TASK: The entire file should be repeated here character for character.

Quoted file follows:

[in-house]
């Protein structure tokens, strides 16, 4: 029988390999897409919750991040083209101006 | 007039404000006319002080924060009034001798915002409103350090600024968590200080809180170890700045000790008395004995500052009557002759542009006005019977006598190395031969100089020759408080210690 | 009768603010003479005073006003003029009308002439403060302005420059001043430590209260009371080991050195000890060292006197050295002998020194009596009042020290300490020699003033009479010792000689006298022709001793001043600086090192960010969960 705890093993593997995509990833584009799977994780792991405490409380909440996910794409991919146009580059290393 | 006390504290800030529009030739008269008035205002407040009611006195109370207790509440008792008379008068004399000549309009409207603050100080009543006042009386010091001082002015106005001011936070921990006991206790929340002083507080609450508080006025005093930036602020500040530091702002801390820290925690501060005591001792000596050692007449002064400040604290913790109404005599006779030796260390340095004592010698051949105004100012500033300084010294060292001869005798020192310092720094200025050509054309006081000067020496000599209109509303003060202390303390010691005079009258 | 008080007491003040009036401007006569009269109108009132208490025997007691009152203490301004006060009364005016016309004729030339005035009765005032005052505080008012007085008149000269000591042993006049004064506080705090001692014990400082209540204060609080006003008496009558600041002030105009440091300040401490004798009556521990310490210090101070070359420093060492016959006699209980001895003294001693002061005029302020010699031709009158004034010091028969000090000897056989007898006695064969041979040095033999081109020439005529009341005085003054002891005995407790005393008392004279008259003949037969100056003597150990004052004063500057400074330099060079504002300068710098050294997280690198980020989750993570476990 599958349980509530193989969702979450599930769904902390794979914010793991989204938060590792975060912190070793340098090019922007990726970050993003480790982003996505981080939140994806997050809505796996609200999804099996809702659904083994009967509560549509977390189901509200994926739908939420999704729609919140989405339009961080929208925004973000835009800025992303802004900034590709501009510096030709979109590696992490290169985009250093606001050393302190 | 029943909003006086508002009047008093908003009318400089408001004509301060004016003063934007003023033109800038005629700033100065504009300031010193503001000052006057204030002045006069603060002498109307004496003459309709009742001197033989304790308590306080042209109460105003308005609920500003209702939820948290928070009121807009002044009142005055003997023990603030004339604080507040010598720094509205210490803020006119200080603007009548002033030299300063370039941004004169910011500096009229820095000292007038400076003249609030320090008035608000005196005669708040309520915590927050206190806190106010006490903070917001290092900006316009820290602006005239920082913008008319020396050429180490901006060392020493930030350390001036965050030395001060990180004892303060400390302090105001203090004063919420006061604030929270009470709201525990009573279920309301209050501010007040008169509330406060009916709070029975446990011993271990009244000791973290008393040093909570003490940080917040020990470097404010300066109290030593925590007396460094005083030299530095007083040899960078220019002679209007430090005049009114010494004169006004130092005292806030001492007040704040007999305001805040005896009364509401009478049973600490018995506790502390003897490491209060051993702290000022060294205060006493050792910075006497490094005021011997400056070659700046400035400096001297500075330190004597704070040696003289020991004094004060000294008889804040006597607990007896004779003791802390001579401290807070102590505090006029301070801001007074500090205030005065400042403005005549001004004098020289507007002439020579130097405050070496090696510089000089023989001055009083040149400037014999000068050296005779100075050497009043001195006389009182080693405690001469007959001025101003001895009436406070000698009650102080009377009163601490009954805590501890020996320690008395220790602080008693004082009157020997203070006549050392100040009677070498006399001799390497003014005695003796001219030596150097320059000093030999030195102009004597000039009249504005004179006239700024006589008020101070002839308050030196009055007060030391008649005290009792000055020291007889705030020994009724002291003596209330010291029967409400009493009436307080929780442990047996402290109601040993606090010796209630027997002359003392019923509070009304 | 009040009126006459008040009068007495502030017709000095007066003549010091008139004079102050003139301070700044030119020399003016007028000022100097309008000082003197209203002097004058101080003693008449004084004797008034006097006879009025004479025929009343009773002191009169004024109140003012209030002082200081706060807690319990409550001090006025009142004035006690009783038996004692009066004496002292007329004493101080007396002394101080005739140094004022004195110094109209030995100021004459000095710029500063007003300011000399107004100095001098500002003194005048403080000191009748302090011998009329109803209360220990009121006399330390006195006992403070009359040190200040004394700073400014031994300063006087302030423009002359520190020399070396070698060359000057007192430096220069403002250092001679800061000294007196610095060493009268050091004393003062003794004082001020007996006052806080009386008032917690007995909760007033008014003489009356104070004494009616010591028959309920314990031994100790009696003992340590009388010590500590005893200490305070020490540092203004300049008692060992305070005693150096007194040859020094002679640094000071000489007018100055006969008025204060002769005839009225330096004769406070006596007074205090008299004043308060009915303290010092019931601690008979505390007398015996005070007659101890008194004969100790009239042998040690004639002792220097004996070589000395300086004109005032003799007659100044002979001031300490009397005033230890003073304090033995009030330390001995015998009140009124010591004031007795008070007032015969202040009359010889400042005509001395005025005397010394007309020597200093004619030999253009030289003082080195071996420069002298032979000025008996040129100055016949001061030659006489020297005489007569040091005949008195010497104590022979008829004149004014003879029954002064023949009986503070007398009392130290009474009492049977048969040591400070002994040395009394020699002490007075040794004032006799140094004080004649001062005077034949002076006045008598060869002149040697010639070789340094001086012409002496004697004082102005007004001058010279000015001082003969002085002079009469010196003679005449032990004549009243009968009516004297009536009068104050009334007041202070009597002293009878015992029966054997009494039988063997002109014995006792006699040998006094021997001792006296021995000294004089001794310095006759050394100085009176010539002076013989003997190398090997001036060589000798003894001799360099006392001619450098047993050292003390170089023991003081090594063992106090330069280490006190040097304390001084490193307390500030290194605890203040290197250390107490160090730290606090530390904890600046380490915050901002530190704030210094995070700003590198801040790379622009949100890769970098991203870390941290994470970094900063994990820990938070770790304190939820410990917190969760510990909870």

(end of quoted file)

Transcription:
[in-house]
């Protein structure tokens, strides 16, 4: 029988390999897409919750991040083209101006 | 007039404000006319002080924060009034001798915002409103350090600024968590200080809180170890700045000790008395004995500052009557002759542009006005019977006598190395031969100089020759408080210690 | 009768603010003479005073006003003029009308002439403060302005420059001043430590209260009371080991050195000890060292006197050295002998020194009596009042020290300490020699003033009479010792000689006298022709001793001043600086090192960010969960 705890093993593997995509990833584009799977994780792991405490409380909440996910794409991919146009580059290393 | 006390504290800030529009030739008269008035205002407040009611006195109370207790509440008792008379008068004399000549309009409207603050100080009543006042009386010091001082002015106005001011936070921990006991206790929340002083507080609450508080006025005093930036602020500040530091702002801390820290925690501060005591001792000596050692007449002064400040604290913790109404005599006779030796260390340095004592010698051949105004100012500033300084010294060292001869005798020192310092720094200025050509054309006081000067020496000599209109509303003060202390303390010691005079009258 | 008080007491003040009036401007006569009269109108009132208490025997007691009152203490301004006060009364005016016309004729030339005035009765005032005052505080008012007085008149000269000591042993006049004064506080705090001692014990400082209540204060609080006003008496009558600041002030105009440091300040401490004798009556521990310490210090101070070359420093060492016959006699209980001895003294001693002061005029302020010699031709009158004034010091028969000090000897056989007898006695064969041979040095033999081109020439005529009341005085003054002891005995407790005393008392004279008259003949037969100056003597150990004052004063500057400074330099060079504002300068710098050294997280690198980020989750993570476990 599958349980509530193989969702979450599930769904902390794979914010793991989204938060590792975060912190070793340098090019922007990726970050993003480790982003996505981080939140994806997050809505796996609200999804099996809702659904083994009967509560549509977390189901509200994926739908939420999704729609919140989405339009961080929208925004973000835009800025992303802004900034590709501009510096030709979109590696992490290169985009250093606001050393302190 | 029943909003006086508002009047008093908003009318400089408001004509301060004016003063934007003023033109800038005629700033100065504009300031010193503001000052006057204030002045006069603060002498109307004496003459309709009742001197033989304790308590306080042209109460105003308005609920500003209702939820948290928070009121807009002044009142005055003997023990603030004339604080507040010598720094509205210490803020006119200080603007009548002033030299300063370039941004004169910011500096009229820095000292007038400076003249609030320090008035608000005196005669708040309520915590927050206190806190106010006490903070917001290092900006316009820290602006005239920082913008008319020396050429180490901006060392020493930030350390001036965050030395001060990180004892303060400390302090105001203090004063919420006061604030929270009470709201525990009573279920309301209050501010007040008169509330406060009916709070029975446990011993271990009244000791973290008393040093909570003490940080917040020990470097404010300066109290030593925590007396460094005083030299530095007083040899960078220019002679209007430090005049009114010494004169006004130092005292806030001492007040704040007999305001805040005896009364509401009478049973600490018995506790502390003897490491209060051993702290000022060294205060006493050792910075006497490094005021011997400056070659700046400035400096001297500075330190004597704070040696003289020991004094004060000294008889804040006597607990007896004779003791802390001579401290807070102590505090006029301070801001007074500090205030005065400042403005005549001004004098020289507007002439020579130097405050070496090696510089000089023989001055009083040149400037014999000068050296005779100075050497009043001195006389009182080693405690001469007959001025101003001895009436406070000698009650102080009377009163601490009954805590501890020996320690008395220790602080008693004082009157020997203070006549050392100040009677070498006399001799390497003014005695003796001219030596150097320059000093030999030195102009004597000039009249504005004179006239700024006589008020101070002839308050030196009055007060030391008649005290009792000055020291007889705030020994009724002291003596209330010291029967409400009493009436307080929780442990047996402290109601040993606090010796209630027997002359003392019923509070009304 | 009040009126006459008040009068007495502030017709000095007066003549010091008139004079102050003139301070700044030119020399003016007028000022100097309008000082003197209203002097004058101080003693008449004084004797008034006097006879009025004479025929009343009773002191009169004024109140003012209030002082200081706060807690319990409550001090006025009142004035006690009783038996004692009066004496002292007329004493101080007396002394101080005739140094004022004195110094109209030995100021004459000095710029500063007003300011000399107004100095001098500002003194005048403080000191009748302090011998009329109803209360220990009121006399330390006195006992403070009359040190200040004394700073400014031994300063006087302030423009002359520190020399070396070698060359000057007192430096220069403002250092001679800061000294007196610095060493009268050091004393003062003794004082001020007996006052806080009386008032917690007995909760007033008014003489009356104070004494009616010591028959309920314990031994100790009696003992340590009388010590500590005893200490305070020490540092203004300049008692060992305070005693150096007194040859020094002679640094000071000489007018100055006969008025204060002769005839009225330096004769406070006596007074205090008299004043308060009915303290010092019931601690008979505390007398015996005070007659101890008194004969100790009239042998040690004639002792220097004996070589000395300086004109005032003799007659100044002979001031300490009397005033230890003073304090033995009030330390001995015998009140009124010591004031007795008070007032015969202040009359010889400042005509001395005025005397010394007309020597200093004619030999253009030289003082080195071996420069002298032979000025008996040129100055016949001061030659006489020297005489007569040091005949008195010497104590022979008829004149004014003879029954002064023949009986503070007398009392130290009474009492049977048969040591400070002994040395009394020699002490007075040794004032006799140094004080004649001062005077034949002076006045008598060869002149040697010639070789340094001086012409002496004697004082102005007004001058010279000015001082003969002085002079009469010196003679005449032990004549009243009968009516004297009536009068104050009334007041202070009597002293009878015992029966054997009494039988063997002109014995006792006699040998006094021997001792006296021995000294004089001794310095006759050394100085009176010539002076013989003997190398090997001036060589000798003894001799360099006392001619450098047993050292003390170089023991003081090594063992106090330069280490006190040097304390001084490193307390500030290194605890203040290197250390107490160090730290606090530390904890600046380490915050901002530190704030210094995070700003590198801040790379622009949100890769970098991203870390941290994470970094900063994990820990938070770790304190939820410990917190969760510990909870």